Two-time champion Naomi Osaka withdraws from Australian Open

Osaka has not played since September as her world ranking drops to 47

The two-time champion Naomi Osaka has formally withdrawn from the Australian Open, adding to the growing list of big-name casualties.

Osaka has not played since September and was long odds to make her comeback at Melbourne Park after posting pictures on social media last week of her trip through Europe.

“Naomi Osaka has withdrawn from the Australian Open. We will miss her at #AO2023,” Open officials tweeted on Sunday.

The 25-year-old’s Melbourne no-show will further heighten concerns the four-time grand slam champion may not return to the tennis court at all. Osaka took a mental health break after sitting out the 2021 French Open and later revealed she had been struggling with depression and anxiety for several years.


Down to 47th in the WTA rankings, the Japanese player has not played since withdrawing from the second round in Tokyo last September with abdominal pains and has won only one completed match since last May.

The former world number one crashed out in the first round of her previous three events, including the US Open, which she has also won twice. Osaka’s last victory was an abbreviated one, coming after only one game against Daria Saville when the Australian suffered a torn ACL in Tokyo.

Her scratching is another blow to Open organisers already reeling from the retirements last year of the reigning women’s champion, Ash Barty, and the legends Serena Williams and Roger Federer.

The men’s world number one, Carlos Alcaraz, pulled out on Saturday with a hamstring injury before Serena’s seven-times grand slam-winning sister Venus handed back her wildcard after being hurt while practising in Auckland.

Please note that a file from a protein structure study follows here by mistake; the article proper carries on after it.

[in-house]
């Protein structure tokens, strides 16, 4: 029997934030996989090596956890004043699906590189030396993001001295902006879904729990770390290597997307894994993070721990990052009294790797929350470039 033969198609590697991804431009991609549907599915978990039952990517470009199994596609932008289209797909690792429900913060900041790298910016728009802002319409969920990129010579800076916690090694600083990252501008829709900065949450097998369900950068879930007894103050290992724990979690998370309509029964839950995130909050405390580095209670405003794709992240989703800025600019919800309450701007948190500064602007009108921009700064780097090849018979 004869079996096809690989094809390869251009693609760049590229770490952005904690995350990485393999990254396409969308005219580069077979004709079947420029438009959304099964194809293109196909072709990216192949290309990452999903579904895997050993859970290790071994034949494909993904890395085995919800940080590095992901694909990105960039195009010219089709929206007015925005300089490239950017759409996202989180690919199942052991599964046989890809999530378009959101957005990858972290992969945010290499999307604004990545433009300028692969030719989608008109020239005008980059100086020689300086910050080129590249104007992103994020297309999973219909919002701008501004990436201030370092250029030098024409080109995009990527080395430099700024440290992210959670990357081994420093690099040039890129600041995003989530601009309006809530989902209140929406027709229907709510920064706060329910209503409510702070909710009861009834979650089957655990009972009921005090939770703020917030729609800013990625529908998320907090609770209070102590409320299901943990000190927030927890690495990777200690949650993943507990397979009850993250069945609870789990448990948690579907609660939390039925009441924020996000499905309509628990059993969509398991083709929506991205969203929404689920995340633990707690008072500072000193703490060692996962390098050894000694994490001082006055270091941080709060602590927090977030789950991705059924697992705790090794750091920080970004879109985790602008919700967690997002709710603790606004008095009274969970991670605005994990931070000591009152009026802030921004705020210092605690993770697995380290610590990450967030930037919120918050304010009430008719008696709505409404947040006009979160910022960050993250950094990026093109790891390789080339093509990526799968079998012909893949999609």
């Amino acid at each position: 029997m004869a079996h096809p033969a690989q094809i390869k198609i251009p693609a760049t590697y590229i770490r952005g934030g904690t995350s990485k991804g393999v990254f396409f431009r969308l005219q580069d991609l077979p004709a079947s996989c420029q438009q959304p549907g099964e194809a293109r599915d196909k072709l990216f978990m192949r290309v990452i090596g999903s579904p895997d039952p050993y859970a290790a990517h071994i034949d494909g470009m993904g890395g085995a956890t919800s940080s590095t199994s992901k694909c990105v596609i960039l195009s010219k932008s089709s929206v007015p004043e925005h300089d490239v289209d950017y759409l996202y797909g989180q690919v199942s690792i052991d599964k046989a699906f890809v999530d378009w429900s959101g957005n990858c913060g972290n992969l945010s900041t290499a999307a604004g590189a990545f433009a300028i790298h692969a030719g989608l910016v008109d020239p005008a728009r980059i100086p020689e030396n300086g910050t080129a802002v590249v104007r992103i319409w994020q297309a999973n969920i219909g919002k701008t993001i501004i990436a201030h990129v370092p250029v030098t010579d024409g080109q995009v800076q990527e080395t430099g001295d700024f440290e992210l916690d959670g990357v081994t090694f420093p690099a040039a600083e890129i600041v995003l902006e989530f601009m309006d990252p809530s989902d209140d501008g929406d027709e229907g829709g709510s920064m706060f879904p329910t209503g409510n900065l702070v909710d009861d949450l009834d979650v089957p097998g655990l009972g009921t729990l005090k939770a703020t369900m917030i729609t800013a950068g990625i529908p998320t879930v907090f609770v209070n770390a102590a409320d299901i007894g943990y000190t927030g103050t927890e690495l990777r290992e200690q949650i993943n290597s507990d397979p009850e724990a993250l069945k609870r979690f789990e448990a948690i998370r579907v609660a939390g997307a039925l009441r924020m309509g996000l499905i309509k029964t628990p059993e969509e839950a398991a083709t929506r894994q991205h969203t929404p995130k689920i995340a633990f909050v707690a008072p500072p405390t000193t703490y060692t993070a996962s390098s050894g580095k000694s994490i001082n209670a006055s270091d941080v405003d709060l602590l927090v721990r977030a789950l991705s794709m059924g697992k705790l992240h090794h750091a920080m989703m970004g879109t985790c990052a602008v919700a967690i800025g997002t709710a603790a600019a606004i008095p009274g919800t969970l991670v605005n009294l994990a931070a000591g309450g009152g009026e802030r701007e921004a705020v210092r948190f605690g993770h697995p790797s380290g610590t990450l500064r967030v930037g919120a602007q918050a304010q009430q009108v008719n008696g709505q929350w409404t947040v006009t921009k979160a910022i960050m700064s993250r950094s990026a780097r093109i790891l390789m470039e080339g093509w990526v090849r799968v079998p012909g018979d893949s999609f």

Former Melbourne Park finalist and ex-long-time number one Simona Halep is not competing this year either. The Ukrainian Dayana Yastremska has been promoted to the main draw in Osaka’s absence.

Osaka’s withdrawal would ordinarily have been a boost for the Australian number one, Ajla Tomljanovic, who needs two higher-ranked rivals to drop out before next Thursday’s draw to gain an Open seeding.

But Osaka’s fall from grace has been so spectacular that the former world number one is behind Tomljanovic in the standings and battling to remain inside the top 50.

A first-time grand slam seeding would ensure Tomljanovic – a Wimbledon and US Open quarter-finalist – does not encounter a higher-ranked opponent until at least the third round.

The world number 22, Nick Kyrgios, and the 24th-ranked Alex de Minaur are currently the only two Australians slated to be seeded for the season’s first slam.

Kooyong Classic officials have not given up hope of enticing Kyrgios to the Australian Open warm-up event after losing Alcaraz to injury.

The former US Open champion Dominic Thiem has replaced Alcaraz, joining the likes of fellow former Melbourne Park runners-up Andy Murray and Marin Cilic and home hope De Minaur.

Jannik Sinner and Borna Coric will also feature at the three-day exhibition event starting on Tuesday, with the Czech teenage sensation Linda Fruhvirtova headlining the women’s field.

But the tournament director, Peter Johnston, on Sunday said he would happily find a match for Kyrgios if the Australian maverick wanted to test out his body ahead of the Open starting on 16th January.

Kyrgios withdrew from the United Cup and the Adelaide International, citing a knee injury.

“We’re still holding a candle for Nick,” said Johnston. “It couldn’t be a more perfect setting for him if he wants a hit before the Open. There’s always room for Nick. We’ve already got a pretty solid lineup but Novak [Djokovic] is also welcome.”

Djokovic was due to face the rising American Sebastian Korda in the final of the Adelaide International on Sunday night before heading straight to Melbourne.

The nine-times Australian Open champion plans to round out his preparations with a series of practice sessions on Rod Laver Arena, where the Serbian star has not lost since a third-round defeat to Hyeon Chung in 2018.

- Guardian